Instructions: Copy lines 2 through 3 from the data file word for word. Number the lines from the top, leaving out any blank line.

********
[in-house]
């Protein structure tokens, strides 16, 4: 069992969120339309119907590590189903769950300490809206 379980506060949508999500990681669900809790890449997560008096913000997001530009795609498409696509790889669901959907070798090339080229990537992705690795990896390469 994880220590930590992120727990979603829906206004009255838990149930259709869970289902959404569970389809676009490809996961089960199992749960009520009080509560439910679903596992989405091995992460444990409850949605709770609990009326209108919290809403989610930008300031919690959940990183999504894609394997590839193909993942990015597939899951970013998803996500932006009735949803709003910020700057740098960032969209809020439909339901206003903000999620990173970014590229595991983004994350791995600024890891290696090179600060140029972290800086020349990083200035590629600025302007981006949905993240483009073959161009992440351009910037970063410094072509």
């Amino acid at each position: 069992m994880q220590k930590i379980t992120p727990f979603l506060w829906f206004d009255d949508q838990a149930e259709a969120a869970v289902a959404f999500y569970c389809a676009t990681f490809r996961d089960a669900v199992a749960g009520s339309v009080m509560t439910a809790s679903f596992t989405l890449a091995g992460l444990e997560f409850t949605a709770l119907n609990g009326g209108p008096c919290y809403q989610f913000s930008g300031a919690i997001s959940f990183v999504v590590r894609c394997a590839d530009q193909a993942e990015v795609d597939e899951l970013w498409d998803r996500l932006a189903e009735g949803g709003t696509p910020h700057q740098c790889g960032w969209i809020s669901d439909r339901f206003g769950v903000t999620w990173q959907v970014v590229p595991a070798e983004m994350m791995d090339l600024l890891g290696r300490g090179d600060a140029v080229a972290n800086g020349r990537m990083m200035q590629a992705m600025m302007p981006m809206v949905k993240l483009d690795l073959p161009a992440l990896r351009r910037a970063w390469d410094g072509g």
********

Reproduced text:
């Protein structure tokens, strides 16, 4: 069992969120339309119907590590189903769950300490809206 379980506060949508999500990681669900809790890449997560008096913000997001530009795609498409696509790889669901959907070798090339080229990537992705690795990896390469 994880220590930590992120727990979603829906206004009255838990149930259709869970289902959404569970389809676009490809996961089960199992749960009520009080509560439910679903596992989405091995992460444990409850949605709770609990009326209108919290809403989610930008300031919690959940990183999504894609394997590839193909993942990015597939899951970013998803996500932006009735949803709003910020700057740098960032969209809020439909339901206003903000999620990173970014590229595991983004994350791995600024890891290696090179600060140029972290800086020349990083200035590629600025302007981006949905993240483009073959161009992440351009910037970063410094072509």
């Amino acid at each position: 069992m994880q220590k930590i379980t992120p727990f979603l506060w829906f206004d009255d949508q838990a149930e259709a969120a869970v289902a959404f999500y569970c389809a676009t990681f490809r996961d089960a669900v199992a749960g009520s339309v009080m509560t439910a809790s679903f596992t989405l890449a091995g992460l444990e997560f409850t949605a709770l119907n609990g009326g209108p008096c919290y809403q989610f913000s930008g300031a919690i997001s959940f990183v999504v590590r894609c394997a590839d530009q193909a993942e990015v795609d597939e899951l970013w498409d998803r996500l932006a189903e009735g949803g709003t696509p910020h700057q740098c790889g960032w969209i809020s669901d439909r339901f206003g769950v903000t999620w990173q959907v970014v590229p595991a070798e983004m994350m791995d090339l600024l890891g290696r300490g090179d600060a140029v080229a972290n800086g020349r990537m990083m200035q590629a992705m600025m302007p981006m809206v949905k993240l483009d690795l073959p161009a992440l990896r351009r910037a970063w390469d410094g072509g």